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Our intrepid reporter talks with a software agent; what's up with Ray Ozzie; more

•Thrusday, Dec. 15, 2005

We talk to a real sofware agent
In case you missed our brief interview with UML and process guru Ivar Jacobson, we invite you to go to UML 'Amigo' Ivar Jacobson endorses Microsoft tool. Processes, modeling and methodologies do not easily make friends among programmers. That is because many see all that mush as overhead -- a barrier to the real work to be done, which is problem solving and coding.

But Ivar Jacobson calls forth respect in many programming quarters, and it is worth hearing him out. There is no question that his interest in working with Microsoft as a VIP, after many years of involvement with Rational Software and, subsequently, IBM Rational, is a bit of a feather in Microsoft's cap. There is more than one way to hear out Ivar, in fact.

He has an informational and entertaining web site on which he and his colleagues have deployed none other than "Cyber Ivar," a software agent, or avatar, to which you can pose questions. Cyber Ivar is sort of a cross between Clippy, Max von Sydow and the Wizard of Oz. One of our intrepid reporters interviewed Cyber Ivar a bit back as he wiled away some Internet time. His results are available for your review in My dinner with Cyber Ivar. Included is a link to Jacobson's site, in case you have your own questions.
•Monday, Nov. 14, 2005

Software as a service troubling Microsoft

Product releases as anticipated as SQL Server and Visual Studio 2005 grab big headlines. But, for the last couple of weeks, Microsoft has made front page headlines for different reasons, as memos from Chairman Bill Gates and Chief Technical Officer Ray Ozzie about the company's future have been leaked to the Internet.

Both men agree that the era of software as a service is fast approaching. The company, as Gates penned, must act "quickly and decisively" to capitalize on the "services wave" before Microsoft's online competitors speed past them. Ozzie, meanwhile, noted that Microsoft has dropped the ball in a number of areas, among them search technology and Ajax -- which actually came out of Redmond in the late 1990s.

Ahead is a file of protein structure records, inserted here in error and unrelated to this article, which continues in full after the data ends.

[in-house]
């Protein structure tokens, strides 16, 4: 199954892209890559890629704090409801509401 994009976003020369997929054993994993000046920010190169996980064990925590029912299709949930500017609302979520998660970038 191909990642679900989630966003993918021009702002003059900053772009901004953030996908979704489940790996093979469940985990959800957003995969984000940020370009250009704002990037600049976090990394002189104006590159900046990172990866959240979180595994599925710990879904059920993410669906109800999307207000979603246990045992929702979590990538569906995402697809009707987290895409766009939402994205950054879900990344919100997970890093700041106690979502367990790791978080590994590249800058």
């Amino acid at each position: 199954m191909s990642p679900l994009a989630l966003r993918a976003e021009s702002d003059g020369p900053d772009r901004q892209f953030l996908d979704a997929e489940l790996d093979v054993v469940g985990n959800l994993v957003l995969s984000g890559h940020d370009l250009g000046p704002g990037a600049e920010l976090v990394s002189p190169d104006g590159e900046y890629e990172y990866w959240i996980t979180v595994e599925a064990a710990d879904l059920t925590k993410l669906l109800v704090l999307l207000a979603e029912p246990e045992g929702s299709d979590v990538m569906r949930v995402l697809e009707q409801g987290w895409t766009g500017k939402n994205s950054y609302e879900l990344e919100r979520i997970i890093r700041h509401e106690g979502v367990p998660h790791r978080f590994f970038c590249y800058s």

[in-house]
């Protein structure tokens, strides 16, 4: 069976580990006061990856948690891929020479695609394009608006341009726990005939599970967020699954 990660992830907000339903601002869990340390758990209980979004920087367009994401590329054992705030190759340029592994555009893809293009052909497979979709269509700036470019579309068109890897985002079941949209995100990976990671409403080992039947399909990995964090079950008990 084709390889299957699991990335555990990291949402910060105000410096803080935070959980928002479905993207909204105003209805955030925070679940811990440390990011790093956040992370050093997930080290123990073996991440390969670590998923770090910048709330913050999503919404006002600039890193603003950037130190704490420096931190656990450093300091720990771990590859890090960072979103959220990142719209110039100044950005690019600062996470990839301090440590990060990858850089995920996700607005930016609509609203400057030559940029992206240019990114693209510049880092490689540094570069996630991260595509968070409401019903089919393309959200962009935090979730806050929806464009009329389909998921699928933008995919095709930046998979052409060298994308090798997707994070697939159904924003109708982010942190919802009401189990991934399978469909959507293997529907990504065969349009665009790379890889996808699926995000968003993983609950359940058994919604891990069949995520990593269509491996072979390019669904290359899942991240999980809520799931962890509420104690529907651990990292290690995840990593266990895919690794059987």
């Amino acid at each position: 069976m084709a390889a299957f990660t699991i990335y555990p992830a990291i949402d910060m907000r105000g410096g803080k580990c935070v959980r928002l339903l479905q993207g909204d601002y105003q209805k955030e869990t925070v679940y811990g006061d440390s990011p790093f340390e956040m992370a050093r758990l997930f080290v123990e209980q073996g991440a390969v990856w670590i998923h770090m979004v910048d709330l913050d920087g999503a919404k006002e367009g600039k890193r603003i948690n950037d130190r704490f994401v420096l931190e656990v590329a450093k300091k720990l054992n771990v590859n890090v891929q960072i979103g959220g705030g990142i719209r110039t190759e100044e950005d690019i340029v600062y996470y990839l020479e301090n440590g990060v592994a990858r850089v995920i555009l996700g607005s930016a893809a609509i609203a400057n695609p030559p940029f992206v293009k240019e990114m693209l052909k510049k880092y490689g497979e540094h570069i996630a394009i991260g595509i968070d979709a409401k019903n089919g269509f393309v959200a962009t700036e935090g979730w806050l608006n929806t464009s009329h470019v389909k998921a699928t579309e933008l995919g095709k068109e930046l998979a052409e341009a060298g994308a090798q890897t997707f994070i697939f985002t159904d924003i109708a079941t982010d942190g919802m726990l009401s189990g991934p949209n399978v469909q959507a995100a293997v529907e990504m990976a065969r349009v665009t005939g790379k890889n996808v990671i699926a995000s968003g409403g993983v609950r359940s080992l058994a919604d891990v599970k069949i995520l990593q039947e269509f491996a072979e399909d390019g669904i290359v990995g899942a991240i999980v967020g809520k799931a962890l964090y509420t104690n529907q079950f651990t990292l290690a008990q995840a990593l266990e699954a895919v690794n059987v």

Ajax stands for Asynchronous Java using XML. By making better use of Web browsers and making more efficient calls to Web servers, this blend of development technologies may expand the usefulness of the Web as a light-weight consumer of Web services.

The memos make an interesting read and have been posted, in their entirety, on David Winer's blog.

—Brian Eastwood

David Winer on the Microsoft memos
Atlas means 'Ajax for the masses'
Infragistics Ajax tools ready to roll with .NET 2.0
Microsoft to preview Ajax technologies at PDC

•Tuesday, Oct 18, 2005

Sound-off on workflow
A reader [name withheld] recently took issue with an article that asks the question: "Are you ready to rumble with Windows Workflow Foundation?" In fact, the letter begins with a question: "Has the author of the article been living under a rock?" It continues ....

"Ever heard of Lotus Notes/Domino? Workflow is so commonplace in Notes applications that it has become ubiquitous. And it works on quite a few platforms -- not just Windows. I think Microsoft may indeed revolutionize the "workflow" world with its new offering, but come on...

Statements like: "Microsoft and others have been working toward high-powered workflow app integration for years, although the business analyst who creates flowcharts and requirements lists, more than the developer, has often been the intended user of the software."

Make me laugh out loud and cry at the same time, because some poor sap is going to believe it! I've been developing workflow apps for over 9 years now and have NEVER created one "intended for a business analyst who creates flowcharts and requirements lists."

I would estimate 99% of workflow apps currently in use are intended for use by people in the loop of a given business process: Submitters, reviewers, approvers, etc. Indeed, most of the workflow apps I've written have several departments and even CFOs and CEOs in the loop.

I'll never be able to read anything written by Jack Vaughan objectively again! I feel he has done a great disservice to the readers by not talking about Lotus Notes and Domino when he is talking about workflow. Again, from what I've read, heard and seen, Microsoft is probably going to shake up the workflow world in a big way, but this article basically denies workflow even existed until Windows Workflow Foundation came into play. I suppose Word Processing software never existed until Microsoft Word came around?"

—Jack Vaughan

•Thursday, Oct 6, 2005

Framework book of note